‘I don’t know that it will throw any light,’ said Craye, quietly. ‘But it’s this: Putting all the facts together as we now know them, I think that the woman who called herself Mrs. Clayton, when she called on Hannington yesterday afternoon, communicated some intensely important political information to him and at the same time placed in his hands papers of equal importance---in brief, I think she was a political agent of some sort. I think that Hannington, after considering the information he had received, and knowing that I am Lord Cheverdale’s business manager, and also knowing that his lordship, unfortunately, is not in the best of health just now, determined to see me first, and set off to my flat for that purpose. Failing to find me, he came along here to see Lord Cheverdale. And the rest---you know.’

‘And---all this is akin to my colleague, Windover’s theory---you think he was waylaid in the grounds here, Mr. Craye?’ said Doxford. ‘All a planned job?’

‘That’s more for you than for me,’ replied Craye. ‘My private opinion is that the woman had been carefully watched and followed, probably from abroad; that she was followed to the Sentinel office, and that from the moment he left the Sentinel office Hannington was watched, too. But I think more than that---I think that these people took no chances. They not only followed Hannington, but, having a very good idea of where he would turn with his secret and the papers the woman had entrusted to him, they posted men to be in readiness for him in Lord Cheverdale’s grounds. Also, they took no chance about the woman. From what you have just told Lord Cheverdale,’ he continued, turning to Doxford, ‘can there be any doubt as to what these people were after, in both cases? I am not a detective. I know nothing about your methods or your way of looking at things; I am merely a business man, accustomed to dealing with matters in, I hope, a business-like and common-sense way. Now, can any man doubt what the motive, the object, in both these murders was? I take it it was a two-fold object---first, to silence the possessors of a secret; second, to obtain possession of documents in which that secret was revealed. I understand that Hannington went about with his pockets stuffed with papers; he hadn’t a paper on him when the police examined his clothing after his death. You tell me, too, that the dead woman’s flat had been searched from top to bottom---for what? Not for money---for papers, documents! To me the thing seems absolutely clear! What do you say, Paley?’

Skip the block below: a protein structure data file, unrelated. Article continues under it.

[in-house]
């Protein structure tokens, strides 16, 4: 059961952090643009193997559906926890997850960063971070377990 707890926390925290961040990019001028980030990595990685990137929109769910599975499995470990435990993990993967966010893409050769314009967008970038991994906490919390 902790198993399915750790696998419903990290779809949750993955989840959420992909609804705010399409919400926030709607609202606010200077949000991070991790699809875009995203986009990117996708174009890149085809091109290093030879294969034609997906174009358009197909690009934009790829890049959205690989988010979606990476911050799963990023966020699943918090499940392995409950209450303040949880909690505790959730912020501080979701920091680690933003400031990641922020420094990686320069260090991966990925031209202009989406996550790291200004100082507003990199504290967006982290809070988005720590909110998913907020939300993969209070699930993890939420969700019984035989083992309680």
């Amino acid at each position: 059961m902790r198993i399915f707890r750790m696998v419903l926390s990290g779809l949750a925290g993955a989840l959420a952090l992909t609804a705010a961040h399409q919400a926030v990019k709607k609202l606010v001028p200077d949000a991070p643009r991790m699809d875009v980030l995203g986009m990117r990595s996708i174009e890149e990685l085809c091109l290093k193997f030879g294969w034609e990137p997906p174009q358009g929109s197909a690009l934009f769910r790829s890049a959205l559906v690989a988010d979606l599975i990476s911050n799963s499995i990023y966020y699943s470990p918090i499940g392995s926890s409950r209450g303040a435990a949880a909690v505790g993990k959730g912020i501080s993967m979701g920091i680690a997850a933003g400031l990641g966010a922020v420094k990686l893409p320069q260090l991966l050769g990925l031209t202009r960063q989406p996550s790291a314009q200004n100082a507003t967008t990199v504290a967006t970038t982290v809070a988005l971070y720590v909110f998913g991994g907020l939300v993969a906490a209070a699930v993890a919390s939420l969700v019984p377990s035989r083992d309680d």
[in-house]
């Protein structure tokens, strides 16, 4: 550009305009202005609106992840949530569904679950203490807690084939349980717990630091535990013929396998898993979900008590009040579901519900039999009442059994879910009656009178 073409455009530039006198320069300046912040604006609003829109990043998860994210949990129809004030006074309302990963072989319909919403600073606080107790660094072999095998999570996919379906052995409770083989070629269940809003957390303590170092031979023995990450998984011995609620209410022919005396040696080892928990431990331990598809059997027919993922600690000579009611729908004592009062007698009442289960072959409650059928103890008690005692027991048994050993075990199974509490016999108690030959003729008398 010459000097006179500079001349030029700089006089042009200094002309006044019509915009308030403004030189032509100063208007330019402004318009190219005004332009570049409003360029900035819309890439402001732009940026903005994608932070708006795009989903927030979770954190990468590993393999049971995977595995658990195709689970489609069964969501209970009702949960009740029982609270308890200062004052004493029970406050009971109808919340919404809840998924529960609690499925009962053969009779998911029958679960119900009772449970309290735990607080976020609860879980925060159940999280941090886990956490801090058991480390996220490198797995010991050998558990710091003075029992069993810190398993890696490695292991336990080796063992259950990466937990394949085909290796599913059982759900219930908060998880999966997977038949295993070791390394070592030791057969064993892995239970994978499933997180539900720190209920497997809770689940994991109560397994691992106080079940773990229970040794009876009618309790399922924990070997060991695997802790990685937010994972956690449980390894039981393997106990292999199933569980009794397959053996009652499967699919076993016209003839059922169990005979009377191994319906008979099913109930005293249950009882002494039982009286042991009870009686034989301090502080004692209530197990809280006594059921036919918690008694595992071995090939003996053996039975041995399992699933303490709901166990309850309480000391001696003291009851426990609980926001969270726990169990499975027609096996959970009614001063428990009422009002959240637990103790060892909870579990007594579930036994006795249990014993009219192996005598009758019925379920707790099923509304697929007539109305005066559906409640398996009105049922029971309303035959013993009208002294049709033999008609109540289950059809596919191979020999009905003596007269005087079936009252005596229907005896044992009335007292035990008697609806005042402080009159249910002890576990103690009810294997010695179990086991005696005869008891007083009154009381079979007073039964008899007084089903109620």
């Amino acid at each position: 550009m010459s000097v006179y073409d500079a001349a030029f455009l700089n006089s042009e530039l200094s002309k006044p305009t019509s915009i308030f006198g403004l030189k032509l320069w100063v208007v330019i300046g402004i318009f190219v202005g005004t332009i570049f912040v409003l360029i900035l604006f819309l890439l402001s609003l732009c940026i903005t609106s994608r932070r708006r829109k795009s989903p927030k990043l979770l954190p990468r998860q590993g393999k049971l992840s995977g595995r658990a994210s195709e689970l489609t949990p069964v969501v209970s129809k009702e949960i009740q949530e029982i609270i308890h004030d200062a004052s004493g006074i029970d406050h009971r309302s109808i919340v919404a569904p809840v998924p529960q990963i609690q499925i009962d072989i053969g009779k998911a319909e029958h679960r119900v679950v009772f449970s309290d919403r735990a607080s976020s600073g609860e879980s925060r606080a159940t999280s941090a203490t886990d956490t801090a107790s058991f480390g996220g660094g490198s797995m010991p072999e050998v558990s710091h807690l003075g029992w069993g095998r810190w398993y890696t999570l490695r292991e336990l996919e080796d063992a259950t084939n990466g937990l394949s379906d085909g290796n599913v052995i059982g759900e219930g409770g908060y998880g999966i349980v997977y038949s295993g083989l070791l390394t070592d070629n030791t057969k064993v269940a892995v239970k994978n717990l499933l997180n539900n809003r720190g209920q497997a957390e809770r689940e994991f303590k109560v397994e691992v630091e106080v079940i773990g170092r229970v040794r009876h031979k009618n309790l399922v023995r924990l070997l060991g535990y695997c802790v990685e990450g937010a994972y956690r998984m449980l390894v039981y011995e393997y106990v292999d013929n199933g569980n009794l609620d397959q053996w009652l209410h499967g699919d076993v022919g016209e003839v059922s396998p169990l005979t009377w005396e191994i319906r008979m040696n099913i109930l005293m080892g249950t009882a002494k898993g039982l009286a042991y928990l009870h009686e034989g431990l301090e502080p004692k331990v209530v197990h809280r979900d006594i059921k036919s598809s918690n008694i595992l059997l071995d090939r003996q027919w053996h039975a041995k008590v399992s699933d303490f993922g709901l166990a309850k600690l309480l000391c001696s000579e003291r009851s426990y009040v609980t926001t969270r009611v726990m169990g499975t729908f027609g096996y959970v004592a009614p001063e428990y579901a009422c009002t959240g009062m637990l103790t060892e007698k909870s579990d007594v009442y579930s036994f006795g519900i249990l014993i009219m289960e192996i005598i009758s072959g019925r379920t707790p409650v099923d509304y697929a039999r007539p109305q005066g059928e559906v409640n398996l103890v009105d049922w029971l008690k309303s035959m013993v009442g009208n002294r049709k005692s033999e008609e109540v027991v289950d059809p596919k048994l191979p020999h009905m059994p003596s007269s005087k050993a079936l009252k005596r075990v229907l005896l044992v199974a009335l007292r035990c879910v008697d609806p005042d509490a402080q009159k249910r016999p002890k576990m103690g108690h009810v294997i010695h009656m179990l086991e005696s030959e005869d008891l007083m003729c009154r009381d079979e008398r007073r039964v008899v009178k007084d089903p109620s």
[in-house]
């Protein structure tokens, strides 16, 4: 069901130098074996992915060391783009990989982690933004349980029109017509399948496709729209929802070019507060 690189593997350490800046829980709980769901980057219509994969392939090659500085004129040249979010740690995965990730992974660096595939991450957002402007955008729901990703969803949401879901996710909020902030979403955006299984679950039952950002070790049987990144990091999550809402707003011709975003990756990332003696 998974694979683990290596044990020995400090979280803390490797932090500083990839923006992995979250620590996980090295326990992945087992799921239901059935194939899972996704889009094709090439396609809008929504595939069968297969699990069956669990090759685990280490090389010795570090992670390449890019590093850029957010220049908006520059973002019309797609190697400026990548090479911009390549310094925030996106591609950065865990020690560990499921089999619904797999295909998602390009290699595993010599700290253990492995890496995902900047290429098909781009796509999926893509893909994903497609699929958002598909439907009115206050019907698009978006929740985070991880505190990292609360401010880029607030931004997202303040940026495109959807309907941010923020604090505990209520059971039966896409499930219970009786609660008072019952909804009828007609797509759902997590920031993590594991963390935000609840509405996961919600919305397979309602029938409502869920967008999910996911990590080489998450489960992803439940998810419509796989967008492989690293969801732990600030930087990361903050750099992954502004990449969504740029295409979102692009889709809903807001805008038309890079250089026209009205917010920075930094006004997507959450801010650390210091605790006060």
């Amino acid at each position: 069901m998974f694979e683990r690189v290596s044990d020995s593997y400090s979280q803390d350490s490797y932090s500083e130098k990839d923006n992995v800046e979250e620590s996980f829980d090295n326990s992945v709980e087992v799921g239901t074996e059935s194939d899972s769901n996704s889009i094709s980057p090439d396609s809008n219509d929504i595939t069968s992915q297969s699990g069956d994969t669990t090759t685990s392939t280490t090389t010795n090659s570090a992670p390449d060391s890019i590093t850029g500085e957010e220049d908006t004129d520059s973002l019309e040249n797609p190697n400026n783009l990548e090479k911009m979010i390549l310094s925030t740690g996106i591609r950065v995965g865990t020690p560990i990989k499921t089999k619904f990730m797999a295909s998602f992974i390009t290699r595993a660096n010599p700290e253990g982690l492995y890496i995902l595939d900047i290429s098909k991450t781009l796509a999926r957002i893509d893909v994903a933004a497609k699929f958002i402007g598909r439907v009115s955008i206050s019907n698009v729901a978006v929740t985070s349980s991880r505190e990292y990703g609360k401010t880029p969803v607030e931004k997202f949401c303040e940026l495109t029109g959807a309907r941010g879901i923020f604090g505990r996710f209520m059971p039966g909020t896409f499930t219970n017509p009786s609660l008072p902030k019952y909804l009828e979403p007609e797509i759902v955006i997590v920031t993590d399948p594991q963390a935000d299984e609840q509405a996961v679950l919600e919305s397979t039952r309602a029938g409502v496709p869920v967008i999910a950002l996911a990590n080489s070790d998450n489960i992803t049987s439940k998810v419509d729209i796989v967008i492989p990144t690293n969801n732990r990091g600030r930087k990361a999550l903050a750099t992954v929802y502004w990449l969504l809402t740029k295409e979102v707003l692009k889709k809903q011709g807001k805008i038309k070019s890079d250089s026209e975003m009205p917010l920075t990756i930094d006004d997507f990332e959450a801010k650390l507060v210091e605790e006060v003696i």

The private secretary looked up from the blotting-pad on which he had been drawing scrolls and figures while Craye talked.

‘I can’t think of anything that could be clearer,’ he said in his usual cool tones. ‘We are face to face with the agents of one of these secret political organizations. I have no doubt of that---never had any doubt, from the beginning.’

Lord Cheverdale, still drumming his fingers on the table, looked anxiously from one to the other of us.

‘What’s to be done?’ he asked anxiously. ‘What can be done?’

Doxford got up: Chaney and I followed his example.

‘You can rely on me, my lord, to do all that men in my position can do,’ said Doxford. ‘The case is difficult.’

Chaney added a similar assurance on behalf of me and himself, and he, Doxford and I went out. It may give some indication of what we were thinking when I say that we drove away and eventually separated without one further reference to the case.